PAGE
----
By Laurie Jakobsen
I was recently asked what my most-recommended music industry books were, and thought I would also share them here. I’ll admit upfront I’ve had a personal connection to a few of these authors, but hopefully that does not make their work less brilliant:
The Mansion on the Hill and Fortune’s Fool by Fred Goodman acheive both page-turning readability with serious industry cred. This two-book series – the first chronicling the rise of the modern commercial record business through the careers of Bob Dylan, Bruce Springsteen, Neil Young and David Geffen, and the latter using the trajectory of Edgar Bronfman, Jr. to show how the industry floundered into the era of digital. Meaty stories with serious insider detail from a master journalist.
If you want more in the spirit of Mansion, then also check out Hit Men by Fredric Dannen, which was considered a major industry expose in 1990, and also The Label (History of Columbia Records) by Gary Mamorstein, and Exploding (History of Warner Music) by Stan Cornyn. While these label history books can start to feel like that part in the Bible that lists everyone who begat everyone else, they remind us that the music industry is a game of relationships, above all else. The story of Columbia essentially parallels the entire history of recorded music, and the Warner tale brings more of the development – and then conglomeration – of the independent labels.
If the current era is more your speed, get your hands on Free Ride, by Robert Levine. Perhaps the most cogent story of the various media industries’ collisions over copyright in the digital age, covering music, books, and film wittily and succinctly. I’ll also put Anita Elberse’s new book Blockbusters on the list – I have not read it all
yet, but it so far it appears to be a quality discourse on current industry economics from the Harvard Business Review author, which in other hands could be dull but is briskly told with examples from Lady Gaga to the Marquee nightclub.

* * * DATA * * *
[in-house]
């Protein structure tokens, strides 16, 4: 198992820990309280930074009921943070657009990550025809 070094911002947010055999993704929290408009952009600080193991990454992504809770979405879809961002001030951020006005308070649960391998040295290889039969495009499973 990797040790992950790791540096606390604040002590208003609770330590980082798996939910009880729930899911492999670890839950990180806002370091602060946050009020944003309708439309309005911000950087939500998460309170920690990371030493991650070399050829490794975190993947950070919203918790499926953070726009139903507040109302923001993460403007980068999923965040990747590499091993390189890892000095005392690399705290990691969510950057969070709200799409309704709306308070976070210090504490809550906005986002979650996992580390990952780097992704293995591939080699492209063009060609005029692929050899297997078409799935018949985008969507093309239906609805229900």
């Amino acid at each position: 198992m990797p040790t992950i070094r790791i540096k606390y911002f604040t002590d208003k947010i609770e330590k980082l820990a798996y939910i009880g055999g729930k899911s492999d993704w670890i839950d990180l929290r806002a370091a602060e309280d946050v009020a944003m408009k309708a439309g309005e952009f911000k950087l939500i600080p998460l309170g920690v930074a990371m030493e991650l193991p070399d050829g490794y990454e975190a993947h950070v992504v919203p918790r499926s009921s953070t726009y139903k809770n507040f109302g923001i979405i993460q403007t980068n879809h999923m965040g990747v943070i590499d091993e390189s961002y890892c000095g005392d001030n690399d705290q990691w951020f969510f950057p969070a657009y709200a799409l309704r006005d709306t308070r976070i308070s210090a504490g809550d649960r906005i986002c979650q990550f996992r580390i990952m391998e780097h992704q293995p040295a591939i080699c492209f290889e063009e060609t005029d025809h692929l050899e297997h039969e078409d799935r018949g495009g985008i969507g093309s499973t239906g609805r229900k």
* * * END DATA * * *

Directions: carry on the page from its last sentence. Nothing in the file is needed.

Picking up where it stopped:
There are the classic reference titles that should be in your library, but are more intense reads: This Business of Music by Krasilovsky and company, the brothers Brabec’s Music Money and Success, and Passman’s All You Need to Know About the Music Business. I also have a particular soft spot for American Popular Music and Its Business – The First Four Hundred Years by Russell Sanjek. This is a quirky three volume set by the late BMI legend that is out of print, but worth scouring around for used copies. It’s not the best organized read, but it has info you won’t read anywhere else, especially about the publishing side of the business. Just to tell you how deep this goes: You don’t get to 1900 until volume III, and that only goes up to 1984.
And I have two favorites from musicians. So You Wanna Be a Rock and Roll Star, by Jacob Slichter, the drummer from Semisonic (remember “Closing Time”?) details the life behind being a one-hit wonder, with a surprising amount of detail about the music industry. It’s an easy entry point and a quick read.
The other is Tracey Thorn’s autobiography Bedsit Disco Queen. Thorn, best known as one half of Everything but the Girl, also details grappling with success, but deals more with issues around the reconciliation of her punk rock roots and feminist ethics with the life of being a pop star with her long-time partner Ben Watt.
Feel free to add your personal required reading!